Feeling broody? Then now’s the time to start considering the dollars and cents of adding to the family.
In an ideal world, the only currency you'd need to increase the size of your family would be love. But the reality is, the financial costs of raising a child can affect the emotional gains. However, with research and some forward financial planning, you'll be more able to manage when the time comes.
Make a budget
Write down everything you spend over a week, from the big ticket items to the small ones. Note the areas where you could save money. Creating a budget is the first step to discovering what scenario will work best for you. Work out an average weekly/monthly spend, so you can avoid going over it. If you're planning on returning to work, are you intending to go back full-time or part-time? You'll also need to consider if it's actually worth your while returning to work at all, given the added expense of another child.
Set up a savings account
The next thing to do is start saving – now! If you've gone back to work since having your child/children, take advantage of your income while you have it, and put as much money aside as you can from each pay cheque.
Pay off your debts
Then get stuck into repaying debt. Pay off any credit card or store cards as soon as you can, because even regular small amounts will make a difference.
If you have a large balance on a credit card with a high interest rate, one option to consider is a balance transfer deal. Some banks offer low or even 0% p.a. interest on the balance transferred for a certain period of time when you transfer a credit card balance you have elsewhere to them (of course terms and conditions will differ from bank to bank).
Do you need a new house?
Babies may be tiny creatures but the stuff that comes with them takes up plenty of space. Is it time to upgrade your home, or can you simply have a de-clutter session? The cost of buying a new home goes well beyond a bigger mortgage. There are also moving costs, higher insurance, increased rates and possibly the real estate agent's commission.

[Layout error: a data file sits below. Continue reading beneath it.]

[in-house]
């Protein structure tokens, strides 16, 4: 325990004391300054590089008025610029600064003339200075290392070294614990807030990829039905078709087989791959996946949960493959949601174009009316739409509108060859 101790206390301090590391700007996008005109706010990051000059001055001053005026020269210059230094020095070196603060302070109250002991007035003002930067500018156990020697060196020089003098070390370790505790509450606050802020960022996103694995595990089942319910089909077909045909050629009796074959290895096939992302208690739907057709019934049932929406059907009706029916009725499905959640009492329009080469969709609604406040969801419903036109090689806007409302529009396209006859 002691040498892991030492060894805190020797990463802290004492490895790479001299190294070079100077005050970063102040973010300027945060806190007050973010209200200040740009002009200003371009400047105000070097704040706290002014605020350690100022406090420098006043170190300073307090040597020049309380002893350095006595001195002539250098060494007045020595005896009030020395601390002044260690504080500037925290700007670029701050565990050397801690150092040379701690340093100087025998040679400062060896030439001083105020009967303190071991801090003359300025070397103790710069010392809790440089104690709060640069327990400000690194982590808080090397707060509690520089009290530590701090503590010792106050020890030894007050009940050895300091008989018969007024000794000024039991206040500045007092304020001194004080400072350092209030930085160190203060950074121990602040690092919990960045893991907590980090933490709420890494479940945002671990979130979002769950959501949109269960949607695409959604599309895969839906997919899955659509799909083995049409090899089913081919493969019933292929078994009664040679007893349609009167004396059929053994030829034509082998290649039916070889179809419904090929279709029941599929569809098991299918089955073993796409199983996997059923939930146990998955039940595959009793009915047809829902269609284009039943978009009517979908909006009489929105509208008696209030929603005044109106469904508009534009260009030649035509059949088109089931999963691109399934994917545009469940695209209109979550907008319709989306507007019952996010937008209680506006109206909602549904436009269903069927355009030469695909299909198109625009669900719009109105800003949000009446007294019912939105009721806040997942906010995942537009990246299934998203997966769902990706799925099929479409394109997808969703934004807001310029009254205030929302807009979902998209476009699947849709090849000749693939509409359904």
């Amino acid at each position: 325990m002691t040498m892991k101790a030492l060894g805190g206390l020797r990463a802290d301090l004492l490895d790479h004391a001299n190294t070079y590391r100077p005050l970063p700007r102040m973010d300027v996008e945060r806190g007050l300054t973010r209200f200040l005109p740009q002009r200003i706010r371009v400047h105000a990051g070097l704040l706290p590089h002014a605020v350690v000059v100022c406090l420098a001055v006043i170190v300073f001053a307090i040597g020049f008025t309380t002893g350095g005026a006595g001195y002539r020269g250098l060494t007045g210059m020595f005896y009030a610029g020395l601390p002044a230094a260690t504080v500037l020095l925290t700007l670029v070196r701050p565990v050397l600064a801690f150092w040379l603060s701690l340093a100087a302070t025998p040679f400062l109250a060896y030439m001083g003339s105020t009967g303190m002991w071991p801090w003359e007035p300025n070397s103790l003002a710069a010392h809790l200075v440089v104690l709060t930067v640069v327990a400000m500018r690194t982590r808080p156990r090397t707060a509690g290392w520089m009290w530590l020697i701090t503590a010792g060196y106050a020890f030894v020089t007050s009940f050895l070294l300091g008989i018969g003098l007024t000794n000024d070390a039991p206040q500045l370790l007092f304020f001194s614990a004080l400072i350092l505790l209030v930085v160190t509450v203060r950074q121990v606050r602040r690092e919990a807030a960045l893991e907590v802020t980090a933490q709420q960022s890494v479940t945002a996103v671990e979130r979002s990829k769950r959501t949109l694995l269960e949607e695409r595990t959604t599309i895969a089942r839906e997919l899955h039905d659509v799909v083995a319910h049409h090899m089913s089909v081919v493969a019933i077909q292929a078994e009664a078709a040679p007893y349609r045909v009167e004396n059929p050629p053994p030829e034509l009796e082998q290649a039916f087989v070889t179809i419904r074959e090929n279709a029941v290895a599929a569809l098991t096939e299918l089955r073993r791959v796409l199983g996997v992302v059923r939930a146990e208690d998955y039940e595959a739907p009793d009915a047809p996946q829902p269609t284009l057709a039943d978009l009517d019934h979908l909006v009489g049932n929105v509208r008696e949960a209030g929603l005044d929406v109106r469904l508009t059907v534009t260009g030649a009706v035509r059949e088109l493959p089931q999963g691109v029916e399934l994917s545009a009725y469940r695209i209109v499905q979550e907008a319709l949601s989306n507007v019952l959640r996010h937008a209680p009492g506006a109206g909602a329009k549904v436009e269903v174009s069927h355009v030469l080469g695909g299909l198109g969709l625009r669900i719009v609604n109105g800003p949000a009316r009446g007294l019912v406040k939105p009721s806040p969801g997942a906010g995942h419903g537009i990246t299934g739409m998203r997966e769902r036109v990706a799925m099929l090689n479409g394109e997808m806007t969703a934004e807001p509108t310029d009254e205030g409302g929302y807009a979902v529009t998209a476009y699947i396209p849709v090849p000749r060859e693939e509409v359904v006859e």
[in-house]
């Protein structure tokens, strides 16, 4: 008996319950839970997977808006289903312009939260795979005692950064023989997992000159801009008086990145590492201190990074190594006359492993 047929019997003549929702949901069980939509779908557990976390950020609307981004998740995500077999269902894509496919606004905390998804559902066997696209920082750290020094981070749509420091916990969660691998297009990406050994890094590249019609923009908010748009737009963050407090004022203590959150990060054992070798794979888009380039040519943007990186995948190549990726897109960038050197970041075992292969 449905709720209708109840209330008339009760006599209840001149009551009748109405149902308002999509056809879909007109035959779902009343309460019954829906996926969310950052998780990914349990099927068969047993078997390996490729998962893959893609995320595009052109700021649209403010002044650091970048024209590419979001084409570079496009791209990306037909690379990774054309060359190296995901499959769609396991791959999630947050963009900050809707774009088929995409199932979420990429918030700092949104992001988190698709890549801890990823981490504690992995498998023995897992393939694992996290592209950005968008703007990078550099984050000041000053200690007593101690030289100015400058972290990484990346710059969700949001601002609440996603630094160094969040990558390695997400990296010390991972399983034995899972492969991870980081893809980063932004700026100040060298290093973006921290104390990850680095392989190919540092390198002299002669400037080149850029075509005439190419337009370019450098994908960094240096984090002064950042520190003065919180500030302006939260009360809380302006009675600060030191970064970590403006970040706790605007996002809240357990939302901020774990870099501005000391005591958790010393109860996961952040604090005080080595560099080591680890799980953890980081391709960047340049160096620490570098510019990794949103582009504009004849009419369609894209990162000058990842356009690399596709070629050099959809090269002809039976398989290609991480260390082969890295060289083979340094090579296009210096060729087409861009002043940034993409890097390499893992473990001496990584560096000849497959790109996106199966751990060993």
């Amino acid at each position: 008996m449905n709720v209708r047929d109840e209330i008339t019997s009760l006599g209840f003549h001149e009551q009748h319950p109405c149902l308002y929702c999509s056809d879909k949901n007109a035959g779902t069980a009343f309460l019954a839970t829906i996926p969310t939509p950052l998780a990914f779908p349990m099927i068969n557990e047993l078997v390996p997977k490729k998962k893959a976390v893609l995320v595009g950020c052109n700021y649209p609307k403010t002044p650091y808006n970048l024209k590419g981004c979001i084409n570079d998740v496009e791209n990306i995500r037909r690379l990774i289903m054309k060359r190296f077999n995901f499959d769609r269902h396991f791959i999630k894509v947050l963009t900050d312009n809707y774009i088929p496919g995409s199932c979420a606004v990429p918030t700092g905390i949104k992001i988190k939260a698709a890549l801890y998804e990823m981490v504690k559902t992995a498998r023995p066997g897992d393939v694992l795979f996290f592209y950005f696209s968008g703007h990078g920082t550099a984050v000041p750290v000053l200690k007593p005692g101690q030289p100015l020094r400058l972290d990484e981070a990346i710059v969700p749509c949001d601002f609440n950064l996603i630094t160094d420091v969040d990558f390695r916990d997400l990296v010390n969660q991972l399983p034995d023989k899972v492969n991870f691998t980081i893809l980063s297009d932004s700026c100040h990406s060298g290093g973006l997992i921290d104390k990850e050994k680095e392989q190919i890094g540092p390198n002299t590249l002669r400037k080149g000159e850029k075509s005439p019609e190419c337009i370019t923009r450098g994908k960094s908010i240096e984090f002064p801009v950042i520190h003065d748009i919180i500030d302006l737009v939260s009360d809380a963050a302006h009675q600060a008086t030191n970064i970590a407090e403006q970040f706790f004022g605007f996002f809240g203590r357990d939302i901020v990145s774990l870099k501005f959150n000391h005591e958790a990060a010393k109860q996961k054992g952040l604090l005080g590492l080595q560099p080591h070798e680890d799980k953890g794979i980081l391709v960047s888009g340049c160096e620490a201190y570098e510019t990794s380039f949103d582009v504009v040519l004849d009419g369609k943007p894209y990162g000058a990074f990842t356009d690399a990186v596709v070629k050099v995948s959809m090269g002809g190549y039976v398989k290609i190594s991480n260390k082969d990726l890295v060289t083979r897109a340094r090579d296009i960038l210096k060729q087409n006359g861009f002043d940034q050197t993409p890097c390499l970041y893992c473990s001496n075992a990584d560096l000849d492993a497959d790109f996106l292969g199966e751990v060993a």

Focus on getting good value for money. For instance, if you buy food with good nutritional value, then you're getting better bang for your buck. Here are a few more considerations and ways to limit the impact on the bank account when baby comes:
- Be conscious of your discretionary spending and don't fall into the trap of "stroller envy". Fancy toys are nice, but leave them for Grandma and Granddad to buy when they want to spoil the little ones. Your money is better spent elsewhere.
- Breastfeeding is certainly cheaper than formula, but don't forget to budget for a breast pump, bottles and associated feeding paraphernalia.
- Buying in bulk can also save you money (and many online nappy delivery services will deliver to your door, saving you the inconvenience too).
- Do your research. Scour the OHbaby! forums and ask advice from other mums about products that are good value for money. Sometimes you'll find it's actually more cost-effective to buy new and then resell on sites such as Trade Me.
- Buy unisex big ticket items such as strollers, cots and high chairs. That way you'll be able to reuse them for subsequent babies regardless of their gender.
With research and forward planning, you’ll be better able to manage your finances when your bundle of joy arrives.